Last year, I blogged about the Markopolos submission to the SEC (way back in 2005) in which he argued that the Madoff fund was a Ponzi scheme. I wrote then that the Markopolos submission was extremely persuasive and well argued and was a good example of forensic economics. His prepared testimony to the US Congressional hearings is even better at explaining his deductions. He talks about how his army special operations background trained him “to build intelligence networks, collect intelligence reports from field operatives, devise lists of additional questions to fill in the blanks, analyse the data and send draft reports for review and correction before submission.”
The entire 65 page document is worth reading in full. What I found most interesting (after having read the 2005 submission) is what he has to say about the SEC. What happens when he turns his forensic mind at the SEC itself is really fascinating. He pulls no punches either in his diagnosis or in his recommendations:
- Unfortunately, as bad a regulator as the SEC currently is, and the SEC certainly is a bad regulator, it is the best of a very sorry lot.
- ...the SEC is a group of 3,500 chicken tasked to chase down and catch foxes which are faster, stronger and smarter than they are.
- Amazingly, the SEC does not give its employees a simple entrance exam to test their knowledge of capital markets! ... Talented CPAs, CFAs, CFPs, CFEs, CIAs, CAIAs, MBAs, finance PhDs and others with finance backgrounds need to be recruited to replace current staffers. ... I caution the SEC to avoid focusing on any one of the above professional certifications at the expense of the rest because all are relevant and necessary. ... Diversity will ensure that group think is kept at bay. ... Right now the SEC is overlawyered. Hopefully it can transition away from this toxic mix as quickly as possible.
- SEC staffers need to be encouraged to attend industry conferences ... [and] ... educational meetings. ... Either the SEC is anti-intellectual and intentionally maintaining staff uneducated about the capital markets or it is ignorant.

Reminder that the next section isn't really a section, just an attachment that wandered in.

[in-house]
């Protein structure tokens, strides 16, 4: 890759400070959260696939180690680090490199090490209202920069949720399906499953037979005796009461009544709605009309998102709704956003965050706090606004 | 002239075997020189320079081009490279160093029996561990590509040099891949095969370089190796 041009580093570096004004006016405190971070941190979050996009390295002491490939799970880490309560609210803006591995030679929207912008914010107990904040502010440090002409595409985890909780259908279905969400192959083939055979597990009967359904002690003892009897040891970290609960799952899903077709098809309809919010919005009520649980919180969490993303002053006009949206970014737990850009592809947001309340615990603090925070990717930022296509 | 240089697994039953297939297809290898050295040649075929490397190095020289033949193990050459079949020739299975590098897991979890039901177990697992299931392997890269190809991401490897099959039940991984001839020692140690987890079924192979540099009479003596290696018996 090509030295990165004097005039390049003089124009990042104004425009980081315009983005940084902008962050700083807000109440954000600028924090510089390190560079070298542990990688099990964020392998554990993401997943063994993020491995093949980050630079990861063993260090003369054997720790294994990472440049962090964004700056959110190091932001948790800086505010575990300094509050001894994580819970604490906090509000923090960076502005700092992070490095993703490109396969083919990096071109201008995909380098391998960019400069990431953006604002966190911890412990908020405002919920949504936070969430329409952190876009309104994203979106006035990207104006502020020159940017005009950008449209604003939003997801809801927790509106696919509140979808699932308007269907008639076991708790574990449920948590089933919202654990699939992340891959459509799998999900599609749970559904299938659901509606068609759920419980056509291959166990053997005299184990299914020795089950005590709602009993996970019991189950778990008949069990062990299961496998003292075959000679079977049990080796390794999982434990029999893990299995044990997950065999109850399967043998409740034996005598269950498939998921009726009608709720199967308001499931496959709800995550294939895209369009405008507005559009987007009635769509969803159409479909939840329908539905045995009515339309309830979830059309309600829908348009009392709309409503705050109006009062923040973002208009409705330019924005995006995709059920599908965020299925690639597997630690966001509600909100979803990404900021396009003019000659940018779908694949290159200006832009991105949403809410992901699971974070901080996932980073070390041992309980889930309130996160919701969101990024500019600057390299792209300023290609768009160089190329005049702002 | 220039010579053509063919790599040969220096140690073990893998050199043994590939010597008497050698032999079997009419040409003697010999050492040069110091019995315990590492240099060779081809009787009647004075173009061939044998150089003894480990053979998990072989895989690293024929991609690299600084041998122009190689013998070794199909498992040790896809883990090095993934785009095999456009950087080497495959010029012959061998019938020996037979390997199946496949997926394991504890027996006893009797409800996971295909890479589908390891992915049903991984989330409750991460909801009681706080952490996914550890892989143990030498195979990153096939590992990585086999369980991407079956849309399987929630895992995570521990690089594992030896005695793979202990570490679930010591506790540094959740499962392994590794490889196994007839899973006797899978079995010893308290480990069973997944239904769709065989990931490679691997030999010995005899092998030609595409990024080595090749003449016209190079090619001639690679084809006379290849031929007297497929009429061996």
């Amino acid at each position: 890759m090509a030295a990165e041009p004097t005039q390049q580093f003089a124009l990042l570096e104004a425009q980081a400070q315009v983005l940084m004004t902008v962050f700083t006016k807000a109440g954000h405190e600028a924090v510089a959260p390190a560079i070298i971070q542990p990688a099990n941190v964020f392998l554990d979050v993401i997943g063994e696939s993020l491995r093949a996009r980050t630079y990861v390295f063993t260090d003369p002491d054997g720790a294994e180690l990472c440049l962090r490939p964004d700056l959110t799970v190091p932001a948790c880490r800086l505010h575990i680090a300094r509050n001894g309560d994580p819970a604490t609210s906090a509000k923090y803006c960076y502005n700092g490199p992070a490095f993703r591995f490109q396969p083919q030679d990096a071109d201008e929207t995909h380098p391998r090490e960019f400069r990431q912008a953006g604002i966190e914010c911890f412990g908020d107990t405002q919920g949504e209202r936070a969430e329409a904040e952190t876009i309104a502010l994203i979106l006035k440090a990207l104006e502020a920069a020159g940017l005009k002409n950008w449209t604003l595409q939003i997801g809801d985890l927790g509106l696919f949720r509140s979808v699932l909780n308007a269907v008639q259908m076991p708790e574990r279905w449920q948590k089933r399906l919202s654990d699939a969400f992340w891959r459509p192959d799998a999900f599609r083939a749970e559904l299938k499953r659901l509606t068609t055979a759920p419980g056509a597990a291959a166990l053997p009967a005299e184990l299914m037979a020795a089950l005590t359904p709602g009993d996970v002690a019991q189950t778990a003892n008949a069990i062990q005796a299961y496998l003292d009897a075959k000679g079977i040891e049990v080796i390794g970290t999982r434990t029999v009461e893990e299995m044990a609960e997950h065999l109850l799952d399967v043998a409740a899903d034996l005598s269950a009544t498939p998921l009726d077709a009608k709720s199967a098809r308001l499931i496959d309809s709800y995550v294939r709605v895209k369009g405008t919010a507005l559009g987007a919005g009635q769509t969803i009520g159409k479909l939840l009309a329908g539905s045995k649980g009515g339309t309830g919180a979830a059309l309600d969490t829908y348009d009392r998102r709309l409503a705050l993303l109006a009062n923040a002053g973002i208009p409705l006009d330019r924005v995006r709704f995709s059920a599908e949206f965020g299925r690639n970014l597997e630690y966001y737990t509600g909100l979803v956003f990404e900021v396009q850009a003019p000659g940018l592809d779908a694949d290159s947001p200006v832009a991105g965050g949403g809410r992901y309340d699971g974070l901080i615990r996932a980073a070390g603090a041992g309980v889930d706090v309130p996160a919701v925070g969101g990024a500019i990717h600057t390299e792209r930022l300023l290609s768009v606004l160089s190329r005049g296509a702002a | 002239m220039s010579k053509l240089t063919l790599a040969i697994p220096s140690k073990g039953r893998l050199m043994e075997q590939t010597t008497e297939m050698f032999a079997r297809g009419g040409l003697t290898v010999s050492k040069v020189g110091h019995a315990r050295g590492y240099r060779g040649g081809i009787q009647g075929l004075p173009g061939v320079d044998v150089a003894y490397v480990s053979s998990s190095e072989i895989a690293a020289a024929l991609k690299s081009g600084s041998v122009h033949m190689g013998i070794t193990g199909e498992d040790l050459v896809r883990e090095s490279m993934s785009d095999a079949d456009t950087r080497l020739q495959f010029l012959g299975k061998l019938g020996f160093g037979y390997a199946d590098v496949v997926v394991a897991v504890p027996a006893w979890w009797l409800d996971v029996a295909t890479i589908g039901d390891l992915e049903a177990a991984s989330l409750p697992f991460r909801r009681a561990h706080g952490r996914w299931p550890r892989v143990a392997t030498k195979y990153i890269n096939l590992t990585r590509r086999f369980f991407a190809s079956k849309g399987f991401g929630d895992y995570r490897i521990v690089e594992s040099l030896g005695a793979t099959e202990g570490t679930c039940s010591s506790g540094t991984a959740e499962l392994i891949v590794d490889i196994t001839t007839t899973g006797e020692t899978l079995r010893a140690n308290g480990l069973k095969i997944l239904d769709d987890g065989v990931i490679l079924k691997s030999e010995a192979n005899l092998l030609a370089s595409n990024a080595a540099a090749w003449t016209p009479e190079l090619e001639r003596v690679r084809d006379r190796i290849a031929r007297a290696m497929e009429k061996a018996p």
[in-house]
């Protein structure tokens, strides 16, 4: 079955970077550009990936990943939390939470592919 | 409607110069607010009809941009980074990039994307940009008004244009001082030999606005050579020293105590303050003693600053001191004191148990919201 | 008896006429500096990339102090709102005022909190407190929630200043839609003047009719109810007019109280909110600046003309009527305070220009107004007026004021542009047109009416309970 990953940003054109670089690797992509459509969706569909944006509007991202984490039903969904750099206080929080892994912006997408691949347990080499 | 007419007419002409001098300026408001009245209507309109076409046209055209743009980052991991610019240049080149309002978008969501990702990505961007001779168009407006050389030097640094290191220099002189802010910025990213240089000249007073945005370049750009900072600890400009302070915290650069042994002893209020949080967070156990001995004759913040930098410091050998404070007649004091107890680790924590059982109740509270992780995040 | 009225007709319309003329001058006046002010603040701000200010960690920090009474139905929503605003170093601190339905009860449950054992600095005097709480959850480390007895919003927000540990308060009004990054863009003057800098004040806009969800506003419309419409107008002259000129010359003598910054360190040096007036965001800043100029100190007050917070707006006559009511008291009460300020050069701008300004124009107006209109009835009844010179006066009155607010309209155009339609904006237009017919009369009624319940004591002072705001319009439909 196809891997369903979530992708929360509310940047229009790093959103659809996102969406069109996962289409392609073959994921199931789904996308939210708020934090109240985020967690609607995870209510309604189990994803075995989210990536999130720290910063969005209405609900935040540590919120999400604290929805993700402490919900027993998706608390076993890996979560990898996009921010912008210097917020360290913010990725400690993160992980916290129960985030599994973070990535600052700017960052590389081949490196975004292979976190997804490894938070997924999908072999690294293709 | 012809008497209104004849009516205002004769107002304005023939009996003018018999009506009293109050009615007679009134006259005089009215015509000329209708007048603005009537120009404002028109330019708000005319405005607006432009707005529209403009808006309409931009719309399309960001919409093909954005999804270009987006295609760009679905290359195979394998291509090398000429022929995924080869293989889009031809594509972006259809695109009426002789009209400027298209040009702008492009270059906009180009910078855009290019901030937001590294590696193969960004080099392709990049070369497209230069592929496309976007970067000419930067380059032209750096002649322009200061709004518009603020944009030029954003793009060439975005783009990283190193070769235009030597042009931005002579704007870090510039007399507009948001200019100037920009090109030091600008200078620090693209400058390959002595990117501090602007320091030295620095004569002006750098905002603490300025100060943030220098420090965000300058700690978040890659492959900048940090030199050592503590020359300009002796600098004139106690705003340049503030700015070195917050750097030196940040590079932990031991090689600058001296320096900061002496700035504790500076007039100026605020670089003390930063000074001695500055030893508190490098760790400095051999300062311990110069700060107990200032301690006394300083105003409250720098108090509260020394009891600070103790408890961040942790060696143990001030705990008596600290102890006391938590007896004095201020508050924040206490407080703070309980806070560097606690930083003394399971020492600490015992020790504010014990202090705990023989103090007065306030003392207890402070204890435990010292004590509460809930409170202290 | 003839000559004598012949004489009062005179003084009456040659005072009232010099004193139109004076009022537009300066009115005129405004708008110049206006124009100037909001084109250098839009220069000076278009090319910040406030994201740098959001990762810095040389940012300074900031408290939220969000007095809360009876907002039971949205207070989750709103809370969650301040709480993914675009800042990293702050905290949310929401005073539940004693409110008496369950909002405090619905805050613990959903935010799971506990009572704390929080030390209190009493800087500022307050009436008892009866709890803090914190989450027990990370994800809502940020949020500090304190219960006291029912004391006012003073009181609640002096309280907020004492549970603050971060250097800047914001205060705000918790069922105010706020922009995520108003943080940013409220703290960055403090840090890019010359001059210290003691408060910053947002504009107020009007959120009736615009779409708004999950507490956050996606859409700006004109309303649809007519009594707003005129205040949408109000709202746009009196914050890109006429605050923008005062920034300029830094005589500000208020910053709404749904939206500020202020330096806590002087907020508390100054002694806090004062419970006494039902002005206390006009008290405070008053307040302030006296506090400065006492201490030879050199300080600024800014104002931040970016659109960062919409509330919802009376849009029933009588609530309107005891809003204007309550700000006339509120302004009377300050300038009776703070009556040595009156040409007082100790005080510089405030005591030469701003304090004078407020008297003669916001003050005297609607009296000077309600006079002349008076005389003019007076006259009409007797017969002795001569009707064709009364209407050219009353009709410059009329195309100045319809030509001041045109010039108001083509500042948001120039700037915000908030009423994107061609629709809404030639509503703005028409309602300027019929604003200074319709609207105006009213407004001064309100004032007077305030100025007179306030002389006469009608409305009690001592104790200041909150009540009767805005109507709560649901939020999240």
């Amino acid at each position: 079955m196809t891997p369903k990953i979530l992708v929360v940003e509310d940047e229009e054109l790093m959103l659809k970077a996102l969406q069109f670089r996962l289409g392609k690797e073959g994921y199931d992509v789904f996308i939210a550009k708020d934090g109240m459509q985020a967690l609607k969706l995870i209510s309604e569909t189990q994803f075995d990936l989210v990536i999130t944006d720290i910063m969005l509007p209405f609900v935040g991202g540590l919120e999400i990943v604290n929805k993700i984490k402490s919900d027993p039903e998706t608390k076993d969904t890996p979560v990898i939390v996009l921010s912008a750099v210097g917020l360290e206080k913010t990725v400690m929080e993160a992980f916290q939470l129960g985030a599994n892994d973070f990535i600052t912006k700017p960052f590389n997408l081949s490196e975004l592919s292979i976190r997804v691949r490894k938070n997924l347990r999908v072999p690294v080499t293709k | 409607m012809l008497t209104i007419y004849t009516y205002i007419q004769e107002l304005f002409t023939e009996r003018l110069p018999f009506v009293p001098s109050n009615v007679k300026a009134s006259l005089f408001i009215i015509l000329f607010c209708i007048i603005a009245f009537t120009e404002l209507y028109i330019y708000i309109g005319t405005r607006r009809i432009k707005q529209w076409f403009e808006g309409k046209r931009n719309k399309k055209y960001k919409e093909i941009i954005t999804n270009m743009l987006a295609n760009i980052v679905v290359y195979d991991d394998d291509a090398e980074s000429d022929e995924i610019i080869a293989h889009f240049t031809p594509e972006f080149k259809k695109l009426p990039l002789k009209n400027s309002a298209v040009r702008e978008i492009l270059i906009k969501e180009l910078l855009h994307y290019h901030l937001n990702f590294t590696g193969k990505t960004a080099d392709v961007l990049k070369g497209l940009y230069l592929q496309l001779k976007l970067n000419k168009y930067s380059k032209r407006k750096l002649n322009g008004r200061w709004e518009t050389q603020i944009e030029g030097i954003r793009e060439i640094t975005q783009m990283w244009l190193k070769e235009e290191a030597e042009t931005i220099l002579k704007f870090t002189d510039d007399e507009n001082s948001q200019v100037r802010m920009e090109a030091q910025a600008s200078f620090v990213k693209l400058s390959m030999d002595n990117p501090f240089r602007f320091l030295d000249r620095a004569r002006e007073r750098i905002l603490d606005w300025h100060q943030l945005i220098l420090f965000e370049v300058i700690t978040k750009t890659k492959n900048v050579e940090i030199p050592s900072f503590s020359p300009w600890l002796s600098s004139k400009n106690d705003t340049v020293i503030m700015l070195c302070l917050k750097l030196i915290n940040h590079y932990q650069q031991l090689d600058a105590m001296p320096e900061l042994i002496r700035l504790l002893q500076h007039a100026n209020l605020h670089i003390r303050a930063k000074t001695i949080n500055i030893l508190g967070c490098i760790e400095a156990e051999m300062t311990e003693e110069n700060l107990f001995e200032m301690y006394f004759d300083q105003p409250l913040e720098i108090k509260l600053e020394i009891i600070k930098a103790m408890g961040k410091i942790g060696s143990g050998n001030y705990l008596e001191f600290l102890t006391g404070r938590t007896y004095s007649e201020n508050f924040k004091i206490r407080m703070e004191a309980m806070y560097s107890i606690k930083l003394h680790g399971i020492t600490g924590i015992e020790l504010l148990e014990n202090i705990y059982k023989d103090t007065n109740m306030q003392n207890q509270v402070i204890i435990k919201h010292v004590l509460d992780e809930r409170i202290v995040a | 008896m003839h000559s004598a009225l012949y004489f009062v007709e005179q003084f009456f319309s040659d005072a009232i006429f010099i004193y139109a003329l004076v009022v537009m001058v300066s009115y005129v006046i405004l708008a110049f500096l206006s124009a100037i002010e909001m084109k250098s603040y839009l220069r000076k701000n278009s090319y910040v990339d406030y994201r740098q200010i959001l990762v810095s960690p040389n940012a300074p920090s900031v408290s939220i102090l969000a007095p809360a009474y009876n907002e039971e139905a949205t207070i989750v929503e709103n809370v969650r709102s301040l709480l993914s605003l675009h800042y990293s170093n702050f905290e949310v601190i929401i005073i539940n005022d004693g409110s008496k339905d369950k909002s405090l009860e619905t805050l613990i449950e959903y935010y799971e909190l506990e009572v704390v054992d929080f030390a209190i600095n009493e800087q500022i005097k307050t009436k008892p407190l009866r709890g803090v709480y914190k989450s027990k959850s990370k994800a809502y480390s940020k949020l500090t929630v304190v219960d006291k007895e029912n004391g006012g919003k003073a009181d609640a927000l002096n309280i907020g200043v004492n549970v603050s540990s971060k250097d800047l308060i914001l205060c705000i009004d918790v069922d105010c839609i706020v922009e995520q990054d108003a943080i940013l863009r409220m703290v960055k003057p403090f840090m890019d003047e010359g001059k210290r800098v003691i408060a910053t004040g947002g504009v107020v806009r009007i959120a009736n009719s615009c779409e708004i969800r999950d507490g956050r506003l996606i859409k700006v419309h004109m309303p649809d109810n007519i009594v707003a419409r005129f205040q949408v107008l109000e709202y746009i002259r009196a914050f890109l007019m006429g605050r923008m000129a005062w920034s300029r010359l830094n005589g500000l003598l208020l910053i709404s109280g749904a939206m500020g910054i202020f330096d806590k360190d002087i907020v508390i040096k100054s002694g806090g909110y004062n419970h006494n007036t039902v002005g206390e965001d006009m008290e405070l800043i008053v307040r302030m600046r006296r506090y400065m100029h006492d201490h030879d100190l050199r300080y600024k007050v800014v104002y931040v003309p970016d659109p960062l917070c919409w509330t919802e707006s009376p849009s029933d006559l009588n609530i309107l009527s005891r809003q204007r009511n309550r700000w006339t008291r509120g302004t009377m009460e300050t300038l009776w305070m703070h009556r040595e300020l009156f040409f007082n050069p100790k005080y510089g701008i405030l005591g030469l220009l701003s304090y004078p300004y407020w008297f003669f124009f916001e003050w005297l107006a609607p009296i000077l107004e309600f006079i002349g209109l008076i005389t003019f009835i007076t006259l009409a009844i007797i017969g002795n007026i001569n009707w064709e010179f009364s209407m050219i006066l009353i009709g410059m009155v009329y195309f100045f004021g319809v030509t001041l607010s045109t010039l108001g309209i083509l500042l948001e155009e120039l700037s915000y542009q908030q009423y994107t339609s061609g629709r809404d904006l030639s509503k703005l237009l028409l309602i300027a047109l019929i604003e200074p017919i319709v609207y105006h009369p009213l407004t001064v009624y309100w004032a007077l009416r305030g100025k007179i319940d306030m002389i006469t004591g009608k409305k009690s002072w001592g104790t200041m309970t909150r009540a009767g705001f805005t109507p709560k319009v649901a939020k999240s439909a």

- SEC staffers ... with industry credentials [like CPA, CFA etc] ... are not allowed to have their designations printed on their business cards ... if the SEC allowed its few credentialled staff to put these credentials on their business cards, it would expose the overall lack of talent within the SEC.
- But if you walk into an SEC regional office, you won’t see any of these journals [Journal of Accounting, Journal of Portfolio Management, Financial Analysts Journal, Journal of Investing, Journal of Indexing, Journal of Financial Economics and so on]. ... Apparently all the SEC uses is Google and Wikipedia because both are free.
- If an SEC staffer doesn’t know derivative math, portfolio construction math, arbitrage pricing theory, the capital asset pricing model, both normal and non-normal statistics, financial statement analysis, balance sheet metrics or performance presentation formulas then they shouldn’t be hired other than to fill administrative or clerical positions.
- ... the SEC needs to recruit foxes in senior, very high paying positions that offer lucrative incentive pay for catching foxes and bringing them to justice. ... highly successful industry practitioners who have succeeded financially during their long careers.
- Compensation at the SEC needs to be both increased and expanded to include incentive compensation tied to ... enforcement revenues.
- It is my belief that SEC examiners are so inexperienced and unfamiliar with financial concepts that they are literally afraid to interact with real finance industry professionals and choose to remain isolated in conference rooms inspecting pieces of paper.
- ... most SEC Regional Offices are lucky to have even one Bloomberg terminal for the entire region’s use. Whereas your typical investment firm would have one Bloomberg per analyst, trader and portfolio manager.
- Fortunately, the US has two very competent securities’ regulators who do a truly fantastic job and at an unbelievably low cost. Unfortunately, they are the New York Attorney General’s office (NYAG) and the Massachusetts Securities Division (MSD). ... one alternative solution is to disband the SEC and give its budget to the NYAG and the MSD.
- ... consider moving the SEC out of Washington because Washington is a political centre and not a financial centre
I think that by and large Markopolos is on the right track though I disagree with a few of his recommendations. The question is whether any of this is likely to happen. Unfortunately, state failure is as endemic as market failure (if not more).